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Thursday, April 4, 2013

Painting process for Tessa portrait

Progression of Tessa portrait: poster study, preparatory drawing, wash-in, form painting
 My recent visit to The Ryder Studio spanned 5 weeks of a 6-week (3 hours a day, 5 days a week) portrait sitting by Tessa, who is a wonderful friend and model from the Netherlands that we had the pleasure of meeting and drawing during the Rembrandt Pilgrimage last May.

This is a quick overview of the painting process I went through for this portrait.  If there is interest, I will follow up to show the process in more detail-- posting more photos and explaining some of the in-between steps, techniques, critiques and corrections.  Both the final painting and poster study are available in my online store: http://www.annawakitsch.com/store.htm

Poster study
 After playing around with some rough thumbnail sketches to determine my composition, I began with a poster study.  This is a small color study about 3" square.

Preparatory drawing
I began my preparatory drawing with graphite on toned paper, then decided to overlay it with translucent drafting film to make corrections and complete the drawing.  The photo above shows this stage.  It is 6" x 6"-- the same size as the panel on which I planned to paint.  I transferred just the rough outside shape of the figure to my linen panel using a stencil I cut out from a tracing of my drawing.  Then, referring to both the model and my preparatory drawing, I worked within that outline to develop a finely detailed brush drawing on the panel.

Wash-in
 The wash-in is a thinly painted color underpainting, beginning with the darker areas and progressing into the lights.  The white of the canvas shows through to create the lights, similar to a watercolor.  Drawing issues continue to be worked out in this stage, and the colors begin to approach the target colors for the final painting, but generally remain a bit lighter.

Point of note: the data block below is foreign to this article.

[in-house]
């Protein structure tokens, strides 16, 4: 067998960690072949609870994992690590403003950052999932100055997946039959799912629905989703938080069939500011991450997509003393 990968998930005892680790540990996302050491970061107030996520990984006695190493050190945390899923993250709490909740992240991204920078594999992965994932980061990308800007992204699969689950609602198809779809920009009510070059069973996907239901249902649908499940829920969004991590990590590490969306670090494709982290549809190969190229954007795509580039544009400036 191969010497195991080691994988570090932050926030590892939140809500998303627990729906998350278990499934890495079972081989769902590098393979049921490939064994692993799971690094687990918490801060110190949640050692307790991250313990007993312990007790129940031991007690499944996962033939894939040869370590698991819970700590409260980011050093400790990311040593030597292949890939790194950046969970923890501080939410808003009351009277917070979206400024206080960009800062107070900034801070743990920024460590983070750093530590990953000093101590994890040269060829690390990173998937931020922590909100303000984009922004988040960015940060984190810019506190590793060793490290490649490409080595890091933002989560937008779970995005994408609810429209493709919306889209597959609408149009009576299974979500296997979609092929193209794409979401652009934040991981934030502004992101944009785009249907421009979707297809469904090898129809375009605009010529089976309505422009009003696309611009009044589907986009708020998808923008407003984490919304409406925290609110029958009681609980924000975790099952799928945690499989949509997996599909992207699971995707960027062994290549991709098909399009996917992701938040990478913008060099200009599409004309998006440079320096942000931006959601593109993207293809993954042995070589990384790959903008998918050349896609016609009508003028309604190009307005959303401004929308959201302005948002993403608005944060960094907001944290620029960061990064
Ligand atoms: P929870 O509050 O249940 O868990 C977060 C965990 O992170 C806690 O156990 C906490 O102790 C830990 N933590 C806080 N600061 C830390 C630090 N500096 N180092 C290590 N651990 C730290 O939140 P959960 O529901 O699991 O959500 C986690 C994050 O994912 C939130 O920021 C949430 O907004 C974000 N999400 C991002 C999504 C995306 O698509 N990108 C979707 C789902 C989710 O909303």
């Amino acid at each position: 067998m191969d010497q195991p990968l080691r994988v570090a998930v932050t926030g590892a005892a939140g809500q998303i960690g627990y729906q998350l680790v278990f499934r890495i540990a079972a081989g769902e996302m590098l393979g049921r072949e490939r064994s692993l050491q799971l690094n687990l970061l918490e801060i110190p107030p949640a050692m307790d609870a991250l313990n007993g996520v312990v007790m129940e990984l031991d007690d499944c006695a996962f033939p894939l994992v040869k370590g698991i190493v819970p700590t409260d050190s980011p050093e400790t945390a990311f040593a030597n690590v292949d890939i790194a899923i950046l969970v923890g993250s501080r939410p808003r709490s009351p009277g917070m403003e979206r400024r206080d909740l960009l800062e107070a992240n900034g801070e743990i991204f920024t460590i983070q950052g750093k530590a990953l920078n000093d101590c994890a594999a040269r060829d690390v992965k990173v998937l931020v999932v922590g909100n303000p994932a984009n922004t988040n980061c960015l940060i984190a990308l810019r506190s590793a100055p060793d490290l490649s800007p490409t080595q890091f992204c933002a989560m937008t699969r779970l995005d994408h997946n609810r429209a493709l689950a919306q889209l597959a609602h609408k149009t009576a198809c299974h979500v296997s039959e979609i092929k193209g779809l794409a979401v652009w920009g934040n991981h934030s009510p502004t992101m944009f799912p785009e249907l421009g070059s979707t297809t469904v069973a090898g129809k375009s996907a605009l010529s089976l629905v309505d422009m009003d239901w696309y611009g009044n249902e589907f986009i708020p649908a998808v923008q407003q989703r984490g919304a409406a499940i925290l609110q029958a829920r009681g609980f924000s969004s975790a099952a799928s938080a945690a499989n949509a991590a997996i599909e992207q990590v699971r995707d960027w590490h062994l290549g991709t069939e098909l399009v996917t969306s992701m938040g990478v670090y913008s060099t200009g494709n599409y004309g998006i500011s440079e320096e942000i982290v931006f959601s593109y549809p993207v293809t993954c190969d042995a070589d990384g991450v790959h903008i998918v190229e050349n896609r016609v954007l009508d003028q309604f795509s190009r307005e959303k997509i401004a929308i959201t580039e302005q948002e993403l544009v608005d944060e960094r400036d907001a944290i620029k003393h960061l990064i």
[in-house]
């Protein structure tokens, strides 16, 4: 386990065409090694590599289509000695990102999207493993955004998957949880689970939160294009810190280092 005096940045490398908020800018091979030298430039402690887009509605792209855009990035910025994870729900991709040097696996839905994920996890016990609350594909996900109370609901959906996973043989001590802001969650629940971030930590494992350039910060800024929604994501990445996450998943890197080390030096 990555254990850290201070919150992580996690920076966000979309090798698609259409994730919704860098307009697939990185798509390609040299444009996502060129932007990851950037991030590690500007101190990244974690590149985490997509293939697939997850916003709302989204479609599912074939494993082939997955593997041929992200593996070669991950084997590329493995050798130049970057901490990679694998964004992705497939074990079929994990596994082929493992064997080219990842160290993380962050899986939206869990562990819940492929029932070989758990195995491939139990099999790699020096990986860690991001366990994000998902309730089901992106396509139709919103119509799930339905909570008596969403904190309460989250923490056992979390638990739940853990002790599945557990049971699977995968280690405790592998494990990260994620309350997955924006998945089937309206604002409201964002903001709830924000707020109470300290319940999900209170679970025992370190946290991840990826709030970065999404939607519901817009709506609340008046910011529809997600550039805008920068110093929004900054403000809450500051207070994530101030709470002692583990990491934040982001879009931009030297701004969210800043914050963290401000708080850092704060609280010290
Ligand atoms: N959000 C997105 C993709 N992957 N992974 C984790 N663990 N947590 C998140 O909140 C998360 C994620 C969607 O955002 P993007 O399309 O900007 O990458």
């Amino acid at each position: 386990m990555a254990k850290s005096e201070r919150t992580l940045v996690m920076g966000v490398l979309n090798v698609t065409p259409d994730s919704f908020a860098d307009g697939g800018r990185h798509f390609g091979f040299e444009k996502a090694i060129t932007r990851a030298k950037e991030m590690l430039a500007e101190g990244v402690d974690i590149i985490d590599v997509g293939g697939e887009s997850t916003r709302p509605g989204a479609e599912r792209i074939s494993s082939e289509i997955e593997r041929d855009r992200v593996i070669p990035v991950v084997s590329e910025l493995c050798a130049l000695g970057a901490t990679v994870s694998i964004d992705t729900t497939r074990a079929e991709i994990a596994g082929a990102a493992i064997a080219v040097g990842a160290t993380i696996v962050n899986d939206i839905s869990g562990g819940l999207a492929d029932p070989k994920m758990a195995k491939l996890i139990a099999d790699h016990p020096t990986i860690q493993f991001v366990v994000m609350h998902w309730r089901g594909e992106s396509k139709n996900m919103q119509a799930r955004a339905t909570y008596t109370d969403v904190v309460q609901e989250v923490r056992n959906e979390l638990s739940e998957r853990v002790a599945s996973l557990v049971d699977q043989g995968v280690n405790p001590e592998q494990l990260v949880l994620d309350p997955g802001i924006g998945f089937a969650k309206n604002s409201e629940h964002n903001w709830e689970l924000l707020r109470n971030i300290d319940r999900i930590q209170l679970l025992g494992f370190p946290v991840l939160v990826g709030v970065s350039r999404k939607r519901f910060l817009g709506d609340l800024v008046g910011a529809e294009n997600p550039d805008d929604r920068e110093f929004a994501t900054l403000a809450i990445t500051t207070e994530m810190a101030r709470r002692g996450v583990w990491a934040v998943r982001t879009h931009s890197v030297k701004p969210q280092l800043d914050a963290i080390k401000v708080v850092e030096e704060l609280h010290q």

Portrait of Tessa, 6" x 6", oil on linen
 The form painting is the final stage.  Beginning with the darker areas and working toward the light, I complete one area at a time.  Paint is specifically mixed in progressions that turn each small form from dark to light.  I continue to grapple with and resolve drawing issues throughout this stage.  At the end of the 5 weeks, I have completed the form painting on the face and ear, and finish the piece by creating transitions into the hair, neck, and background (which remain largely wash-in, as does the hoodie).

Thanks for taking a look, and please let me know if you'd like to see more from this process!

Edit: New post describing in more detail the first few stages of the process: http://annawakitsch.blogspot.com/2013/06/first-stages-of-tessa-portrait.html

5 comments:

  1. I would like to see more of the process.

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  2. I would also like to see more of the process. Can you also explain a bit more how you mix your progressions from dark to light to turn form? For example, before you paint each form, do you mix strings of color on your palette with several different value steps? Which forms do you start with? Thanks!

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  3. Thanks for your questions!

    I do mix strings of value progressions on my palette, but rather than pre-mix all the steps, I usually start with the darkest mixture for the form and mix each lighter step once I am ready to paint it. Referring to the poster study helps keep me on track. One of its functions is to serve as a painting-specific value scale.

    For a portrait, I generally begin with the forms along the edge of the shadow on the jaw and chin. With this painting, I started with the ear and then the jaw.

    I will post more of the process soon, and address your questions in more detail.

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  4. Thank you for your reply, Anna. I look forward to learning more about your process.

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  5. Following up with a new post about the first few stages of the process, described in more detail: http://annawakitsch.blogspot.com/2013/06/first-stages-of-tessa-portrait.html

    ReplyDelete